subtitle: A journey with my father
I picked this up at Goodwill (one of my favorite used book stores) and discovered I'd read it before (2003) though I couldn't remember it. Dr Nuland is a writer I greatly enjoy, having read his book How We Die and others when I was studying gerontology. This story of his relationship with his father, a Russian Jewish immigrant in the late 1800's is heartbreaking, honest and revealing.
His father came here to escape persecution in Russia as a young man (19-20) and made a life in Brooklyn working in the garment district. He never learned to write English other than his name and spoke a very altered version when necessary. He was ill all of the time Sherwin knew him and he was an embarrassment and source of shame to his son growing up. His father had a strained relationship with his mother-in-law and sisters-in-law, who lived with the family for most of Sherwin's youth and created a seething tension in the household. Despite the sorrows of their lives, there is a theme of fierce love and devotion to the children, (Sherwin and his siblings) that had to have contributed to his later success as a medical student at Yale and a career as a surgeon.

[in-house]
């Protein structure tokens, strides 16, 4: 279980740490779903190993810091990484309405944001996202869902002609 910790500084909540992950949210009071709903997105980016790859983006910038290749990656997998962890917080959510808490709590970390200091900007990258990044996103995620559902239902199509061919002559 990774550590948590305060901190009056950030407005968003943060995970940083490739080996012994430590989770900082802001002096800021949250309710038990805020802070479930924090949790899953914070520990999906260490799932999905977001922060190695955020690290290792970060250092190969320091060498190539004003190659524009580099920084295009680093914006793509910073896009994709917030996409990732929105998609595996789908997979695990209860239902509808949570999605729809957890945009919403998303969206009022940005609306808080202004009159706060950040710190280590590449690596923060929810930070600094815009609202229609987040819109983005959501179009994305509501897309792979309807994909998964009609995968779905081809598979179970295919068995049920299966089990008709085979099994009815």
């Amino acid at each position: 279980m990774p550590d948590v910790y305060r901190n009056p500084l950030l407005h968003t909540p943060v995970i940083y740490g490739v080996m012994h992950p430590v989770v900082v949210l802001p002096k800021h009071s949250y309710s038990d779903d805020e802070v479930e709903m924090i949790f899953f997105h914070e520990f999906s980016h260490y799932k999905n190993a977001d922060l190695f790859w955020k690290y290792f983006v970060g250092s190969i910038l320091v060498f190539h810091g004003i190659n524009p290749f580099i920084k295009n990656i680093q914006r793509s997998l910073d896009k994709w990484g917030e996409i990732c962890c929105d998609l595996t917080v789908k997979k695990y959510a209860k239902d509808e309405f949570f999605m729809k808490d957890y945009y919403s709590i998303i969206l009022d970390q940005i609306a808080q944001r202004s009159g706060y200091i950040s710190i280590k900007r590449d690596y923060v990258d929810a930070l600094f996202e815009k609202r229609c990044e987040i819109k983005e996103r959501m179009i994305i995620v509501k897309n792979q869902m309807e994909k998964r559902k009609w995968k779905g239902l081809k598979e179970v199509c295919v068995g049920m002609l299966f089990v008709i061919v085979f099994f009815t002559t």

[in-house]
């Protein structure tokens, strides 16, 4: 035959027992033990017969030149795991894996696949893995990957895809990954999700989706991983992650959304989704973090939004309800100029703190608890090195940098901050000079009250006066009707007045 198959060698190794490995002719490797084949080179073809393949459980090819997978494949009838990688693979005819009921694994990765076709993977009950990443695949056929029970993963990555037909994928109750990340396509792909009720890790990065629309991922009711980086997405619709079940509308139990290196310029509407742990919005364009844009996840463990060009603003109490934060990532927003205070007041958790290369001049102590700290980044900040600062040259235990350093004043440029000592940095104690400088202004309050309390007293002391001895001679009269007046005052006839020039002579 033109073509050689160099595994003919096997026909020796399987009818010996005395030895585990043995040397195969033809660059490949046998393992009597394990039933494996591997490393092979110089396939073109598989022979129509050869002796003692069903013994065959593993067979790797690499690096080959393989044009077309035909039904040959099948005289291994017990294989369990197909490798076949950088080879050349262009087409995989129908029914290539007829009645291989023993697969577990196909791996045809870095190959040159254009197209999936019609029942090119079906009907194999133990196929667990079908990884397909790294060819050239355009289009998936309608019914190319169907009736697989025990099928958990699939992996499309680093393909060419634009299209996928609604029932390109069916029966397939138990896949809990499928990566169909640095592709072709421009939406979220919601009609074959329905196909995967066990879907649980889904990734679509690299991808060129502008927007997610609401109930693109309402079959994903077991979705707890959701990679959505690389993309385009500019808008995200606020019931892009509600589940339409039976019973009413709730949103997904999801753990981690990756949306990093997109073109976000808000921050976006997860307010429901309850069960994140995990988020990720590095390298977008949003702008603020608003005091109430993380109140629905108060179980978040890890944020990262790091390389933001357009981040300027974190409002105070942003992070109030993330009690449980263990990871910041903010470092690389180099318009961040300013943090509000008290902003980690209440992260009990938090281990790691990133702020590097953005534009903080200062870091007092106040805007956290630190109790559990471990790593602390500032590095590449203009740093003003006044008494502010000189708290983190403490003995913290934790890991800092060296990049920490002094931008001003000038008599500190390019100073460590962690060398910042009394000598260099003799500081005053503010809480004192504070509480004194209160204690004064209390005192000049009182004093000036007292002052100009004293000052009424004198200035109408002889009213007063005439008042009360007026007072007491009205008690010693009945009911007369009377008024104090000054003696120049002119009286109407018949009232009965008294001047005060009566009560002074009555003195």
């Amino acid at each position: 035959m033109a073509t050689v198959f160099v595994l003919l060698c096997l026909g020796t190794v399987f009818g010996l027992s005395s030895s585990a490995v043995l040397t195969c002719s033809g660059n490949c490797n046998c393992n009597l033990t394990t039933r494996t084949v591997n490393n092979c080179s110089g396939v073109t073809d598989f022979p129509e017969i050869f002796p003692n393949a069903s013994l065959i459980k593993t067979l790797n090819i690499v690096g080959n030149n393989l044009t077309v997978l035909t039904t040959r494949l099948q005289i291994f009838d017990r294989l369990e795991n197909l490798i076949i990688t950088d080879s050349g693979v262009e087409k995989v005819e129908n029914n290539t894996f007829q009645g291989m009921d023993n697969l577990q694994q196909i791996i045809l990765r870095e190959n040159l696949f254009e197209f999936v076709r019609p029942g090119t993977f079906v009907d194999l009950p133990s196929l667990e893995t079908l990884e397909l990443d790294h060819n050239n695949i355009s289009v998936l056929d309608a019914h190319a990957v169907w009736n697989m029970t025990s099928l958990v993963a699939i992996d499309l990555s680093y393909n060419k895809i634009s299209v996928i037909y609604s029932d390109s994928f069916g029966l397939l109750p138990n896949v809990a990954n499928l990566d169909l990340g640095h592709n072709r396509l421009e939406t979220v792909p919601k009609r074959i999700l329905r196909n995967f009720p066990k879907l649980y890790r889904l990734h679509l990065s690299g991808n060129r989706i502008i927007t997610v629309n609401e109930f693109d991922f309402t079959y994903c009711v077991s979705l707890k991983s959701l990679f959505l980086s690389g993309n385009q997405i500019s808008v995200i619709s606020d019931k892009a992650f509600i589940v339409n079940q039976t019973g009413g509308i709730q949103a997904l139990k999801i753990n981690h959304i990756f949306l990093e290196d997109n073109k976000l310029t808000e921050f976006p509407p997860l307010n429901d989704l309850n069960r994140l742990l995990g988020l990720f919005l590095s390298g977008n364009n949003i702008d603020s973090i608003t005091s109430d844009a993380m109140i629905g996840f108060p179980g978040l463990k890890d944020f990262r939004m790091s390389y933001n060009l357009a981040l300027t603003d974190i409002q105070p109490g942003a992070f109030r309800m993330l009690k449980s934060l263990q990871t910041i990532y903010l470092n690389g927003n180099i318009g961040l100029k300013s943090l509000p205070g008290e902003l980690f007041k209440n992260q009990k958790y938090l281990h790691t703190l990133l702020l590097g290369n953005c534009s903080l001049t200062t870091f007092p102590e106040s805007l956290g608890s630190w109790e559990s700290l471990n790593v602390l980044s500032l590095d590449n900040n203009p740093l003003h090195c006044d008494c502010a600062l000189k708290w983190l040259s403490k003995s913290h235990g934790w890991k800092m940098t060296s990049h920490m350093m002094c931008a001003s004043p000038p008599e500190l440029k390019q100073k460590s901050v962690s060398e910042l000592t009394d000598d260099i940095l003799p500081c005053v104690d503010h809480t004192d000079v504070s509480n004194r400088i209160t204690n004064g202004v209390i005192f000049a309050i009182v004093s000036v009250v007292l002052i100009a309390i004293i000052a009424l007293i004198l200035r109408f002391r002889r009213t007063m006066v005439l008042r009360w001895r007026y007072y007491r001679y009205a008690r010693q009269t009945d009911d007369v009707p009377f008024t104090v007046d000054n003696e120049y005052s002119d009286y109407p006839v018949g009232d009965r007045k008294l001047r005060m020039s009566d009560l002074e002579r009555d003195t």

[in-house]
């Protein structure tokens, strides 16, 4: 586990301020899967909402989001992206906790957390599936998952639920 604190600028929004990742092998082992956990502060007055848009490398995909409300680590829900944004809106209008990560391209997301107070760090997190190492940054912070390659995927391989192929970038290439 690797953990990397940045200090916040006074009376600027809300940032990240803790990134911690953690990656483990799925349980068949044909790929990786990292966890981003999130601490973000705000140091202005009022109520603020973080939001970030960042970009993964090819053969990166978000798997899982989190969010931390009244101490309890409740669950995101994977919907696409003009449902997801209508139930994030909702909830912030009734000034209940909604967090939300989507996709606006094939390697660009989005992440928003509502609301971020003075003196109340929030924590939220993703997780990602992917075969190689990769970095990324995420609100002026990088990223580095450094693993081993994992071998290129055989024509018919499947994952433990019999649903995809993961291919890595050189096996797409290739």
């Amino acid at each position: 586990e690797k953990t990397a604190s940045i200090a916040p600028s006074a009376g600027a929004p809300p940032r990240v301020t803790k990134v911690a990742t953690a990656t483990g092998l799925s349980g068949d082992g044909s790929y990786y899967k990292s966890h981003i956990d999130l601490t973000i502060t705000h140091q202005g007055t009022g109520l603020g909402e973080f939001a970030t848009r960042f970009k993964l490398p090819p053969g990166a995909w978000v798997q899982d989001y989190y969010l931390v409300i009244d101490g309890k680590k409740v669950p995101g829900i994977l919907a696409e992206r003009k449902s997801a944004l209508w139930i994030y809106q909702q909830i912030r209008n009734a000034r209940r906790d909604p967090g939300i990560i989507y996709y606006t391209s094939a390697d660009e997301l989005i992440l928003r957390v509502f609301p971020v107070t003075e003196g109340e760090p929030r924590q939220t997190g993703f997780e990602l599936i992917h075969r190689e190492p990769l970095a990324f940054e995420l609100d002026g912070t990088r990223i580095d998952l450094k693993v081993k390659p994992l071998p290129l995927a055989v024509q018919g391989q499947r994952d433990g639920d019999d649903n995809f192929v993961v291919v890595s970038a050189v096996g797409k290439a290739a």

The book starts with an account of the severe depression the author suffered as a young adult and he explores how his relationship with his father shaped his later personality. In a TED talk, he discusses how he was treated for the depression. I recommend this book as insight into family, depression and their impact on who we are.
Published: 2003 Read: (again) 2013 Genre: Auto-biography